Chainplates

Many owners have replaced the 6mm shroud U bolts with 8mm dia versions. Marinestore sell an even better A-bolt, which has a flange welded across the legs making it very strong – the web address for this part is http://marinestore.co.uk/page/mrst/PROD/u-bolts/PBBW-408518/. The flange also helps to ensure a good watertight seal as there is a large area on which to apply a bed of Sikkaflex.

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If you have a Corribee which has been built as a kit boat you may be less than happy with the way the bolts have been fitted. It is fairly easy to strengthen this part of the structure using stainless steel backing plates to spread the load over a wider area. The photo below shows the A bolts fitted through holes in the full length plate. The plate itself is bedded onto the underside of the deck with a generous layer of thickened epoxy resin (to ensure the load is spread evenly). Reinforcing straps are bonded to the hull side – these have been drilled pepper-pot fashion so the epoxy has a good mechanical bond.

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The strap has to pass through the bulkhead (one of the A-bolts actually straddles the bulkhead). The straps themselves will be covered with lining material eventually (probably polypropylene carpet material, which many owners have fitted in preference to the original foam-backed vinyl). Some finishing work is needed – the original ply backing pads had been glassed in so the whole area needs a good rub down followed by a coat of thin epoxy resin to smooth it out. The A-bolts also need trimming to length.

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Source: corribee.org

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4 Responses to “Chainplates”

  1. Simone Says:

    Hello everybody. I am Simone from Italy and I am the happy owner of a Corribee here in Tuscany. On my boat I have replaced the old U-bolt with new 8mm A-bolt. The overall looks very sturdy. I would like to know from any Corribee owner which rigging screw diameter (model) I should use with the new chainplates. The old ones seems too small and when I tried to screw it they slightly bend and I am afraid that under pression the two flange will deform and break. Do you have any suggestions? Many thanks from Italy.

  2. Charles Riley Says:

    Hi George,

    I have two of these fine boats – one is a fin keeler built in 1975, built and finished by Newbridge for the boatshow (its sail number 242 and is the one on the Newbridge brochure – see the website history section) and one is a bilge keeler from about 1980.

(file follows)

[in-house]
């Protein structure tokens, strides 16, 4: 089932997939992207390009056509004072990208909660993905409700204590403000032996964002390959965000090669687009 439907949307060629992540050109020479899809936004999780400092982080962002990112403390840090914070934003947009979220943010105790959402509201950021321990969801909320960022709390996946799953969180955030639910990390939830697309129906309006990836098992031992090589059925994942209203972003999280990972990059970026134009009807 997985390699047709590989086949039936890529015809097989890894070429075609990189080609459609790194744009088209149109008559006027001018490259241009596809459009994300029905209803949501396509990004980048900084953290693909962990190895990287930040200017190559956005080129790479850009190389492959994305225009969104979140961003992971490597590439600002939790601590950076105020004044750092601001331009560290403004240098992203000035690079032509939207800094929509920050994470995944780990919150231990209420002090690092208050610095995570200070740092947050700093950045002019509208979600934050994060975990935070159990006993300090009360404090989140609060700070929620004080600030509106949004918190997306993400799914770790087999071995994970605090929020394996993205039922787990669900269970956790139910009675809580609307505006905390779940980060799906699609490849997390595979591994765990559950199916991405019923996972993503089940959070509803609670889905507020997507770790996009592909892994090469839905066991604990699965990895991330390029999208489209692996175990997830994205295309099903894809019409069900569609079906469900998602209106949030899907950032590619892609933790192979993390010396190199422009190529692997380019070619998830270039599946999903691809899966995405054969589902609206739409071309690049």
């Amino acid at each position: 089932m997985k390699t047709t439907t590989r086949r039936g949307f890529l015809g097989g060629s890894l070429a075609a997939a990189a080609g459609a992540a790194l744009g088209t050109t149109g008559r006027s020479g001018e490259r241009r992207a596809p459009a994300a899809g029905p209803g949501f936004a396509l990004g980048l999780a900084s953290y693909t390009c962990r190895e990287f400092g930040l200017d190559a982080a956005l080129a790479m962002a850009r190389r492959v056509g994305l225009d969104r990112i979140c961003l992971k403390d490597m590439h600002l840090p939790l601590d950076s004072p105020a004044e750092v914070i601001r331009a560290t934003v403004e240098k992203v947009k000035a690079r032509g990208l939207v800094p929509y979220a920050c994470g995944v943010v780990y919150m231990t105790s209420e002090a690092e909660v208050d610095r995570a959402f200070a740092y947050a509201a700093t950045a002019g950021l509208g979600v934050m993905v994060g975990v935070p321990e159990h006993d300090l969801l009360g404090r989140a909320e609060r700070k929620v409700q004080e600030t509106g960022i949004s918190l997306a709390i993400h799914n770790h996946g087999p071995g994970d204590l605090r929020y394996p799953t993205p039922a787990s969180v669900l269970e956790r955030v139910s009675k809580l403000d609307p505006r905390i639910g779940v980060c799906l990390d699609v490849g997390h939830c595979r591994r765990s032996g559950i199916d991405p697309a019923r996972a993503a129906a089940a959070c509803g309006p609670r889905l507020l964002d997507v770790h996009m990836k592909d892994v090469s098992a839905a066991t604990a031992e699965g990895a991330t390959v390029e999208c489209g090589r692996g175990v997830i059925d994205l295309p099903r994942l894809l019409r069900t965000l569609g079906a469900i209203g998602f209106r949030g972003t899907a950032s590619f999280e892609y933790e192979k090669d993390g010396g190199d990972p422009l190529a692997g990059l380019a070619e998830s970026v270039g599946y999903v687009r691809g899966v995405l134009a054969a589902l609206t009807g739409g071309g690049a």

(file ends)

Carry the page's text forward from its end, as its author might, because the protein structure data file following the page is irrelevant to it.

I assume Newbridge wanted the boat show example to be as good as it could be and as intended – and here the chainplates are 6mm U bolts fastened through the deck only. In fact, they have been completely glassed over – Newbridge glassed the deck to hull join completely – so its difficult to tell if there is any form of backing spreading the U bolt loading. Im assuming there is – but during this boats refit over the next year, I will be grinding back to find out.
    The Bilge keeler is probably home finished – as the finished equipment count and quality is certainly much less than the boat show version (which had absolutely everything you can think of) – but on this version, there are also 6mm U bolts, this time backed with marine ply spreaders. The bilge keeler deck to hull join was obviously done before the U bolt chainplates were fitted as its not glassed over. However, on this version, the deck to hull join glassing is a bit thin – looks like a single layer of roving.

    I’m replacing the U Bolts with 8mm versions on the bilge keeler complete with 25mm wide stainless steel straps as per the article on this site. However, I remain concerned about the integrity of the deck to hull join on both boats – and am adding glassed in vertical straps in a number of places along the join for peace of mind on the bilge keeler. I have yet to decide what to do with the fin keeler.

    By the way, its nearly relevant as it involves the deck to hull join, but Ive stripped the old Iroko rubbing strake off the bilge keeler. It virtually fell off – it was only riveted on and there was virtually nothing left of the rivets. Useful to do this job as well – Robbins in Bristol have made me great replacements.

    Best,
    Charles
    “Dream On” and “Polly Anna”

  3. George Wallis Says:

    Hi,

    I’m wondering what the original chainplate fitting was for these boats? Was the default fitting a plate bonded through the deck only, or was there a strap bonded to the hull? In kit boats, was the fitting of the chainplates left to the discretion of the owner/builder? I’m looking at an example in which the chainplates are bonded through the deck only, and I’m trying to figure out whether this is the standard way of securing the shouds.

    GJW

    • scorribee Says:

      Before doing the work detailed above, my chainplates were exactly as Charles describes, ie a small ply backing pad, and glassed over after the U-bolts were fitted. The problem with the 6mm U bolts is that the depth of the thread results in a smaller core diameter – around 5mm. This is why so many owners have increased them to 8mm dia. If you are concerned with the hull/deck join then it makes sense to reinforce the join locally at each U bolt (and maybe at the stem and stern fixings as well). I would always use epoxy and woven glass cloth for this rather than polyester resin.

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